James R. Healey and Fred Meier , USA TODAY
WASHINGTON - Diesel vehicle sales could explode the next few years, hitting as much as 10% of new vehicle sales by 2018, according to an expert panel here.
That's several times the current diesel sales pace, a huge jump for an engine that's heavier, costlier and noisier that gasoline engines, uses more-expensive fuel that's harder to find and smells bad.
Are the experts sniffing that diesel fuel? Not really. There are sound reasons that diesel-power vehicles could catch on.
The first is diesel's 20% to 40% better fuel economy than gasoline. It means automakers will offer more and more diesel vehicles as a way to meet ever-tightening federal mileage regulations. They require 54.5 mpg in laboratory testing in 2025, which converts roughly 39 mpg for the "combined" rating on the new vehicle window sticker. .
The number of diesel models on sale in the U.S. already will double this year from the end of 2012, and "that gives the consumer quite a lot of choice," said diesel panelist Andreas Sambel, marketing director for Bosch Diesel Systems North America. "We've noticed that in the U.S., choice is everything."
SUVs will drive the increase. A forecast by LMC Automotive says that 26% of SUVs sold in 2018 will have diesels, up from 8% last year. SUVs are by far the biggest part of the truck market, and trucks are half the total new-vehicle market.
And growth in compact car diesel sales will partly offset an expected diesel decline to 10% of the mid-size car market in 2018, LMC forecasts, from 17% last year.
The comments and data were part of a diesel discussion hosted by Audi to complement its rollout of new diesel vehicles this year that will bring a diesel option to most of its models.
Also driving diesel acceptance is lower prices. Mercedes-Benz is making diesel models the entry-level versions of some vehicles, luring more buyers with a combination of high mileage and, by M-B standards, low price.
That's likely to force Volkswagen Group, parent of the diesel-rich VW and Audi brands, to match with less-expensive diesel models of their own. And because VW is the biggest diesel-seller in the U.S., a price move could crowd rivals into doing the same.
As an option, diesels in cars often add $1,500 or more to the sticker price. In the Ram standard pickup, which will offer an optional diesel later this year, it will be $2,850 more than the optional Hemi V-8 gasoline engine.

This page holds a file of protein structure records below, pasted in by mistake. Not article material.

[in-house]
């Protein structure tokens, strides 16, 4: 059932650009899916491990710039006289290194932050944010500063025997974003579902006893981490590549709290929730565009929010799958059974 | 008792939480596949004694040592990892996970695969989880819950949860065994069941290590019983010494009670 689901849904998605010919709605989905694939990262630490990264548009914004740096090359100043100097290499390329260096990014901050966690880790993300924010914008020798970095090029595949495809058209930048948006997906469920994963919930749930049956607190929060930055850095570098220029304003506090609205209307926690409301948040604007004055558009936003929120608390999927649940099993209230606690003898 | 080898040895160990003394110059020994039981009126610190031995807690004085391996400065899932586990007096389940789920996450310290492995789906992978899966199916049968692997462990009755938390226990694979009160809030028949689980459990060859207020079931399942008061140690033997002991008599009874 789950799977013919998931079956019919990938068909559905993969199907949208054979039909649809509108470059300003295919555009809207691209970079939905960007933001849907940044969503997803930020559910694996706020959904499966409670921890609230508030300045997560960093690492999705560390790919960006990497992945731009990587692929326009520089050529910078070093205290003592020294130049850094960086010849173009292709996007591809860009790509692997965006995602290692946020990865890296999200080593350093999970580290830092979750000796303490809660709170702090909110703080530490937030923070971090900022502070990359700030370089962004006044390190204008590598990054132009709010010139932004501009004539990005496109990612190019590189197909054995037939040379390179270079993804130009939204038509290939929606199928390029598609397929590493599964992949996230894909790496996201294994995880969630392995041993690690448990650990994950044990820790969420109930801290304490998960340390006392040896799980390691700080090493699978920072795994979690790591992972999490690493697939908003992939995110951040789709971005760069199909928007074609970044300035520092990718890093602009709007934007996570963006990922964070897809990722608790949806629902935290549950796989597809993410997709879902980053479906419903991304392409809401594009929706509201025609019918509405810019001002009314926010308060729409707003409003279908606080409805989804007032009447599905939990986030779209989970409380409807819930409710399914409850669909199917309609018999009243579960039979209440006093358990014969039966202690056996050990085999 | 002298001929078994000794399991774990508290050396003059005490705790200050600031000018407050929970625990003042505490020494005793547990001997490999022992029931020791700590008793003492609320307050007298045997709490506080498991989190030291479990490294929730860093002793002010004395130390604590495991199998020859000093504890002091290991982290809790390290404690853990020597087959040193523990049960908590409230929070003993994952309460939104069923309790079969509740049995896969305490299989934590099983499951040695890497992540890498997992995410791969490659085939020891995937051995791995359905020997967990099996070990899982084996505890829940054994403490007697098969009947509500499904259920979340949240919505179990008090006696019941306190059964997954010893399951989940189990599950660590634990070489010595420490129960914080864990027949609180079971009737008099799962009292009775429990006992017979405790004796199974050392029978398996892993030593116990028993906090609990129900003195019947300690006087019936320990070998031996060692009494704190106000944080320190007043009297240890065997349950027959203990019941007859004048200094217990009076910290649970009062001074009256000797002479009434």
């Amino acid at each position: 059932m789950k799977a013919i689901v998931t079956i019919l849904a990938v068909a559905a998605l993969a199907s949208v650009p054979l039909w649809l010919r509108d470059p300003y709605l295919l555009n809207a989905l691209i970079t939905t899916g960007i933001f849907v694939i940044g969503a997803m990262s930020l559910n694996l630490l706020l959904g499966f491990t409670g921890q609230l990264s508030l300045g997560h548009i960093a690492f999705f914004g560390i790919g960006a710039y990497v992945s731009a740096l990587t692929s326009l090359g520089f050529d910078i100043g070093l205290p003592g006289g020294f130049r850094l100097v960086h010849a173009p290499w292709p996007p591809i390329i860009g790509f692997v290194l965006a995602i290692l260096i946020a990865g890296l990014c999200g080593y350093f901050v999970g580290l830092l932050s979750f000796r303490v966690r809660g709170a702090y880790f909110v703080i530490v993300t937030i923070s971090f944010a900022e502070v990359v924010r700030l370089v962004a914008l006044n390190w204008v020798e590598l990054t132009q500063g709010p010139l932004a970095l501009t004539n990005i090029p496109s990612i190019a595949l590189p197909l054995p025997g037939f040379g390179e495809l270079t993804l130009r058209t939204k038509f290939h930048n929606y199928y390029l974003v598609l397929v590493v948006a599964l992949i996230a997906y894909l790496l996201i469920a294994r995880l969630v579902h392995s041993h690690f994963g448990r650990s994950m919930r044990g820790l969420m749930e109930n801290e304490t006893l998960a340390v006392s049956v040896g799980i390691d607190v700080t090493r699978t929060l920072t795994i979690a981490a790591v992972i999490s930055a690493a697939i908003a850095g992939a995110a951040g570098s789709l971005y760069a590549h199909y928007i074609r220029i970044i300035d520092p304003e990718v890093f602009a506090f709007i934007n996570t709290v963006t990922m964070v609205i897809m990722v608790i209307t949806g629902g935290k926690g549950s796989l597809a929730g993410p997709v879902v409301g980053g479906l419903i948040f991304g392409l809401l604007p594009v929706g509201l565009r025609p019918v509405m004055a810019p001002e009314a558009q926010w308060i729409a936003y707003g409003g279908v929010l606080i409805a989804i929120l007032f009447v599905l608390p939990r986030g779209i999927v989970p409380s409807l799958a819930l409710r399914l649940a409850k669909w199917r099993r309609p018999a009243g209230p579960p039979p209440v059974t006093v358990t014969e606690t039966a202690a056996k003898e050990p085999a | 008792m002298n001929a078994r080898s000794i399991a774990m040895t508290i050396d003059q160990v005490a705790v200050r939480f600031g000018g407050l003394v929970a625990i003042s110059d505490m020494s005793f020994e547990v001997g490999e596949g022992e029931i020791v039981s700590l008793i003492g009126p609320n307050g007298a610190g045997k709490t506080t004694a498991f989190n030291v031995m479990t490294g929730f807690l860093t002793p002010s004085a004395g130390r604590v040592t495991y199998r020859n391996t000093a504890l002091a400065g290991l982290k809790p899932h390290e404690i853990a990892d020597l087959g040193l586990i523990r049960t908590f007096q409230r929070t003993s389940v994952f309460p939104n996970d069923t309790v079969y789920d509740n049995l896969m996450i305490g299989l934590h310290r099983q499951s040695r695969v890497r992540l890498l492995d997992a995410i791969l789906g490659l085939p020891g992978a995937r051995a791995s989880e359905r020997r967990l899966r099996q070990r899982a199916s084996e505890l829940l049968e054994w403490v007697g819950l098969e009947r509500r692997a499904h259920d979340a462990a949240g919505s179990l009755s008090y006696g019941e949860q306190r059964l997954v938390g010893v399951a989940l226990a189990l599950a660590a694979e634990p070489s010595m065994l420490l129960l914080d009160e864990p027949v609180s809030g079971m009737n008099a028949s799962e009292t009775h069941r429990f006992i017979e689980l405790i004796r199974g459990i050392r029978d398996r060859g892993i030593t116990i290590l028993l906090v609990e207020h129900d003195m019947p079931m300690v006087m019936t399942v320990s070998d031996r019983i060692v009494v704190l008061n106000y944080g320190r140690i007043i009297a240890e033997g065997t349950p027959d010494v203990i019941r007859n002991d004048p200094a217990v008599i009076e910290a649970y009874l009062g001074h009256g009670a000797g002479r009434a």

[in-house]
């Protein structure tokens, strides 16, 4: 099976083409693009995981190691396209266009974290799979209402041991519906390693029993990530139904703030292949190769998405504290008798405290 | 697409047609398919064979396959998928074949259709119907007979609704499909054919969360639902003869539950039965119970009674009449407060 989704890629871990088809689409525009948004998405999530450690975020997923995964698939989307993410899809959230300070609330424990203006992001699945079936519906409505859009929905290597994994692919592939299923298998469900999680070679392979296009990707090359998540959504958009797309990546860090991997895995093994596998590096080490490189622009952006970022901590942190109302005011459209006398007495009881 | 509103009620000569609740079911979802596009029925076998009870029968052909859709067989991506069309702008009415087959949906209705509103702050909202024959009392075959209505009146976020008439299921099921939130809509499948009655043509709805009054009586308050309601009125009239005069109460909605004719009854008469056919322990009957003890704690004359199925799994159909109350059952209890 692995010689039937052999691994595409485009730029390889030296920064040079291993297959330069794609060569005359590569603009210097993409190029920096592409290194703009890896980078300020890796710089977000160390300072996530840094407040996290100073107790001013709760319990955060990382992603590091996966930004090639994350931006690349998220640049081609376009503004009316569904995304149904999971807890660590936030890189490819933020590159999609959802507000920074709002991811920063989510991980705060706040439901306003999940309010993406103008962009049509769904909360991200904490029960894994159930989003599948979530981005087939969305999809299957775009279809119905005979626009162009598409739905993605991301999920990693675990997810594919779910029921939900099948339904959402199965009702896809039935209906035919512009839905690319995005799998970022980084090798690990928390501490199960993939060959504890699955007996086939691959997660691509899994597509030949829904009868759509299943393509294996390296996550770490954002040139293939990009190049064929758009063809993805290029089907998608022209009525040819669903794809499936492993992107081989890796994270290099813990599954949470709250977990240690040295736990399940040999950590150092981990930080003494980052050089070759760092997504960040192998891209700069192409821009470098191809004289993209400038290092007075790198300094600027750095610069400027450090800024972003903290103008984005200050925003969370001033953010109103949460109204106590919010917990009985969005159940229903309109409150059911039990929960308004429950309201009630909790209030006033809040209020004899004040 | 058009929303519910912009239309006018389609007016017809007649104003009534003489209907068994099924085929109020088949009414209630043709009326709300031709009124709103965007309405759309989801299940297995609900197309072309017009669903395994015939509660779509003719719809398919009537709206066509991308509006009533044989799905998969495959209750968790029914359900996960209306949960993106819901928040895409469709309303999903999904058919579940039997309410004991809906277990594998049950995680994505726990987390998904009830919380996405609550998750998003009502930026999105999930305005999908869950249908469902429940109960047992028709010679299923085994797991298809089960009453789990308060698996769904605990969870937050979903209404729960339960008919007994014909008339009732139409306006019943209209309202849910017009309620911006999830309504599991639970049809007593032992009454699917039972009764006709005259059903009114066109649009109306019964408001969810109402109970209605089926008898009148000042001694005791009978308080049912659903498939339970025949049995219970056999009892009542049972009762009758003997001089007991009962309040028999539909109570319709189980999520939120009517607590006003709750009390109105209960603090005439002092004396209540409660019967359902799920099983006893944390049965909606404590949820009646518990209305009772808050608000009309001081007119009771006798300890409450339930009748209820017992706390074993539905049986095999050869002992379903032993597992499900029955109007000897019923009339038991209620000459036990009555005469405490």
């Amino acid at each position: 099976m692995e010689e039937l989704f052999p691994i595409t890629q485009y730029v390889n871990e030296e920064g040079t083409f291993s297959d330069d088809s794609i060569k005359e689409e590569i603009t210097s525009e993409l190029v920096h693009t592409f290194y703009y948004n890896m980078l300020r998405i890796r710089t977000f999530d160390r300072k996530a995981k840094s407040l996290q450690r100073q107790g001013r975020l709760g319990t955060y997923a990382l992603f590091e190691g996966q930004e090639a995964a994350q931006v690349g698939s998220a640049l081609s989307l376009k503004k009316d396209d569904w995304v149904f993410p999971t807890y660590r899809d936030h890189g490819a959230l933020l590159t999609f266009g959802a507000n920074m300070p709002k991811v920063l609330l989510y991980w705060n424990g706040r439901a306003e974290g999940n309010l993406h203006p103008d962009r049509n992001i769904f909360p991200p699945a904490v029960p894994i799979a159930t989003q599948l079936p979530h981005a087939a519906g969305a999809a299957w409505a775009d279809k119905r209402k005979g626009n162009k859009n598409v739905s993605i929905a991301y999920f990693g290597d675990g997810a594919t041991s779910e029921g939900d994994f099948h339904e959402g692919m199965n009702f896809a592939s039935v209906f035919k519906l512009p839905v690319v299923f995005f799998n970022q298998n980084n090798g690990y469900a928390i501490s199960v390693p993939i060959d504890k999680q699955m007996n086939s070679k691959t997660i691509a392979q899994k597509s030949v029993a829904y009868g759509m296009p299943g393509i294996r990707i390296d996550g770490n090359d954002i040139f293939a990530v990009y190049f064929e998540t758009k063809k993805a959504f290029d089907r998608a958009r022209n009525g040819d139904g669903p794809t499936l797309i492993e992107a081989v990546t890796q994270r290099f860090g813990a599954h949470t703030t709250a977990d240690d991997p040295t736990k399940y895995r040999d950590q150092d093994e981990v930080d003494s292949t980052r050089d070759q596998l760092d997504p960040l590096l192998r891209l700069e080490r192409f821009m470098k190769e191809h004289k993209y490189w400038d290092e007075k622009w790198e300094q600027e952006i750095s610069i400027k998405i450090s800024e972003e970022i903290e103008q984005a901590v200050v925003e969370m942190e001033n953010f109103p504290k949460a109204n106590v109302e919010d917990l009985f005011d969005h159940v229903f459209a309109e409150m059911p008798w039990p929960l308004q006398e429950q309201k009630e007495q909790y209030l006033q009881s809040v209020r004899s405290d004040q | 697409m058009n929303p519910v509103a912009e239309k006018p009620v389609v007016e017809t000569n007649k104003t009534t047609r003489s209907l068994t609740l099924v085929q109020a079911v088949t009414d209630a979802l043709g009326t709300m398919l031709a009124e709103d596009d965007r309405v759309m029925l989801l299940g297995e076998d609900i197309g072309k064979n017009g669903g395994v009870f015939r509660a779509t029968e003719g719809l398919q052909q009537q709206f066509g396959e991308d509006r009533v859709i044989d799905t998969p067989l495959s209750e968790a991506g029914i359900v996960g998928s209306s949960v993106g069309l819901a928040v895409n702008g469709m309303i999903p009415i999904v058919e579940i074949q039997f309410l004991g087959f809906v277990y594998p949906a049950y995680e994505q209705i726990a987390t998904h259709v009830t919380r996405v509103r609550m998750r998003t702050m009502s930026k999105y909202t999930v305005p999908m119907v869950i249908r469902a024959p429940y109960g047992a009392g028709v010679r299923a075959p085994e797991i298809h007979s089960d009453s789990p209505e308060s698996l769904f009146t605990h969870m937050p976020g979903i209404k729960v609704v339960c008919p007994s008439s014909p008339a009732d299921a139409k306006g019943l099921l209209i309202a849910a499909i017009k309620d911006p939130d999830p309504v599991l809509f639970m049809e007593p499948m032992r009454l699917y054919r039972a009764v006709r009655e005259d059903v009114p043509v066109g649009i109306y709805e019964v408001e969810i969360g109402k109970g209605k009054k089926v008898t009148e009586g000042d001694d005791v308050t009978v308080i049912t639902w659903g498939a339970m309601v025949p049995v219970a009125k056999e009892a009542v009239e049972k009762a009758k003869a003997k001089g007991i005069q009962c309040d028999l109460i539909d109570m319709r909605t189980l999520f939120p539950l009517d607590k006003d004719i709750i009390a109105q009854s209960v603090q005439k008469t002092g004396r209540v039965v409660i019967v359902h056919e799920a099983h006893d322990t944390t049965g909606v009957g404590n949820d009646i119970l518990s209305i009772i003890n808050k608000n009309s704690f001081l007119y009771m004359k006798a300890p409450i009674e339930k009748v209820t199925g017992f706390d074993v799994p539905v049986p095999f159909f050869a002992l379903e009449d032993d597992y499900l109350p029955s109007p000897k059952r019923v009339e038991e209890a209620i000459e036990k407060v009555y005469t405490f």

Another selling point for diesel-power vehicles that's apparently more important than it seems: Fewer stops to fill up. Many diesels can go 600 to 800 miles on a tank. Especially in urban areas, where most people live, time is precious and being able to skip the filling station is appealing, panelists said.
Backing that up: Years ago, before Lexus launched its first gas-electric hybrid, it surveyed possible buyers to test a hybrid's drawing power. The No. 1 reason people said they'd like a hybrid was because they wouldn't have to stop at the gas station as often.
Also in diesel's favor:
•Growing discussion of the government treating high-mileage diesels more favorably as a "greener" choice than gasoline vehicles. That could include privileges, much as hybrids get special access to HOV lanes in some cities, or at for federal and state governments to stop penalizing diesel fuel with higher taxes that adds to the gap with gasoline prices.
Nothing's imminent, but "as there are more diesels in the market, you start getting consumer 'pull' " for equitable treatment and elected representatives "will start listening to what their constituents want," said panelist Bruce Belzowski, assistant research scientist in automotive analysis at the University of Michigan Transportation Research Institute.
•Better image with better diesel vehicles that are far from the slow, noisy, smoky cars in the last century. "It's an age question. My kids have no idea what this is about. Yes, (diesels) were bad 30 years ago, but that's 30 years ago," said Belzowski.
•Lower lifetime cost. Belzowski's research on 2000- through 2011-model vehicles showed that diesels typically cost their owners about $3,000 to $6,000 less over three years, $4,000 to $16,000 less over five years.
Exceptions according to Belzowski's data: diesel versions of Ford F-250 and Ram heavy-duty pickups, which cost owners more than the gasoline models.
•The possibility of diesel-electric hybrids, which promise really eye-popping fuel economy. Already available in Europe, though not widely, they marry a diesel's inherently good mileage with the fuel-saving properties of the additional electric drive system.
During a government-industry experiment during the Clinton administration -- Partnership for a New Generation of Vehicles -- diesel-electrics were able to get as much as 80 mpg in mid-size family cars.
Sambel says the price difference vs. gas-electric hybrids, using current diesel and hybrid hardware and technology, would be $1,500 to $2,500. That could drop as diesels get more efficient and hybrid technology evolves.
Here is the array of cars, SUVs and light-duty pickups that offer diesel power this year or will early next year.
•Audi: A6, A7 and A8L sedans, Q5 and Q7 SUVs.
•BMW: 3-series sedan and wagon, 5-series sedan, X5 SUV.
•Chevrolet: Cruze compact sedan.
•Jeep: Grand Cherokee SUV.
•Mazda: Mazda6 midsize sedan.
•Mercedes-Benz: GLK, ML and GL SUVs, E-class sedan.
•Porsche: Cayenne SUV.
•Ram: 1500 full-size standard pickup.
•Volkswagen: Beetle, Golf, Jetta, Passat sedans, convertible and wagon, Touareg SUV.